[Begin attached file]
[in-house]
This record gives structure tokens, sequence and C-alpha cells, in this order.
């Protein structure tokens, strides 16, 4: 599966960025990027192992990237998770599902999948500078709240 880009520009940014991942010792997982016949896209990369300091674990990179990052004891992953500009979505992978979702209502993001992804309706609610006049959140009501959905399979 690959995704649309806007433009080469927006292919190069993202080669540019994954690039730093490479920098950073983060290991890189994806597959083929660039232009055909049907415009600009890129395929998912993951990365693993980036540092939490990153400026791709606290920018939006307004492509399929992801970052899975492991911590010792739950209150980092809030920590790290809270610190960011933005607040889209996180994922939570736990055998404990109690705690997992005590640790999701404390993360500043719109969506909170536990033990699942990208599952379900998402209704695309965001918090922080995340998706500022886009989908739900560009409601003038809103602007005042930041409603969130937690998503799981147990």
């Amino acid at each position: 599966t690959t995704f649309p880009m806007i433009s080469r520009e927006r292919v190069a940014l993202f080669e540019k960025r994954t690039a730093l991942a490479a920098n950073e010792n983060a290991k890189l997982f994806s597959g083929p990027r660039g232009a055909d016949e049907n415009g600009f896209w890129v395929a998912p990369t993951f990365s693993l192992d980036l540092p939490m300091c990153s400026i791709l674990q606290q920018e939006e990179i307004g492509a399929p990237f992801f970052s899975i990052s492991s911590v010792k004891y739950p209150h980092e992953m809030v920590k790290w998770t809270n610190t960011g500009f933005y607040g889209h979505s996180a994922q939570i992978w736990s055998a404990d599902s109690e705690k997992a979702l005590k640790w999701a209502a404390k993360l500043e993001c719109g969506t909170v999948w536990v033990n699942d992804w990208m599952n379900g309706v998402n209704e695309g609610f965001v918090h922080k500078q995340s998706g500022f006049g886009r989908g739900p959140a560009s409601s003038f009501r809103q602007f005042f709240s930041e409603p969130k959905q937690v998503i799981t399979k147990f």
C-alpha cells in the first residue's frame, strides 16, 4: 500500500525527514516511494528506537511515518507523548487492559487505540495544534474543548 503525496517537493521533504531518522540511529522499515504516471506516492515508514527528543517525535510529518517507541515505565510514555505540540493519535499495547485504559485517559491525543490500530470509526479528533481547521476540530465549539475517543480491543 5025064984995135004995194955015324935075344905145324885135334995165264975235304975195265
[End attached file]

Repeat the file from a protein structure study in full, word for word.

[in-house]
This record gives structure tokens, sequence and C-alpha cells, in this order.
């Protein structure tokens, strides 16, 4: 599966960025990027192992990237998770599902999948500078709240 880009520009940014991942010792997982016949896209990369300091674990990179990052004891992953500009979505992978979702209502993001992804309706609610006049959140009501959905399979 690959995704649309806007433009080469927006292919190069993202080669540019994954690039730093490479920098950073983060290991890189994806597959083929660039232009055909049907415009600009890129395929998912993951990365693993980036540092939490990153400026791709606290920018939006307004492509399929992801970052899975492991911590010792739950209150980092809030920590790290809270610190960011933005607040889209996180994922939570736990055998404990109690705690997992005590640790999701404390993360500043719109969506909170536990033990699942990208599952379900998402209704695309965001918090922080995340998706500022886009989908739900560009409601003038809103602007005042930041409603969130937690998503799981147990």
């Amino acid at each position: 599966t690959t995704f649309p880009m806007i433009s080469r520009e927006r292919v190069a940014l993202f080669e540019k960025r994954t690039a730093l991942a490479a920098n950073e010792n983060a290991k890189l997982f994806s597959g083929p990027r660039g232009a055909d016949e049907n415009g600009f896209w890129v395929a998912p990369t993951f990365s693993l192992d980036l540092p939490m300091c990153s400026i791709l674990q606290q920018e939006e990179i307004g492509a399929p990237f992801f970052s899975i990052s492991s911590v010792k004891y739950p209150h980092e992953m809030v920590k790290w998770t809270n610190t960011g500009f933005y607040g889209h979505s996180a994922q939570i992978w736990s055998a404990d599902s109690e705690k997992a979702l005590k640790w999701a209502a404390k993360l500043e993001c719109g969506t909170v999948w536990v033990n699942d992804w990208m599952n379900g309706v998402n209704e695309g609610f965001v918090h922080k500078q995340s998706g500022f006049g886009r989908g739900p959140a560009s409601s003038f009501r809103q602007f005042f709240s930041e409603p969130k959905q937690v998503i799981t399979k147990f």
C-alpha cells in the first residue's frame, strides 16, 4: 500500500525527514516511494528506537511515518507523548487492559487505540495544534474543548 503525496517537493521533504531518522540511529522499515504516471506516492515508514527528543517525535510529518517507541515505565510514555505540540493519535499495547485504559485517559491525543490500530470509526479528533481547521476540530465549539475517543480491543 5025064984995135004995194955015324935075344905145324885135334995165264975235304975195265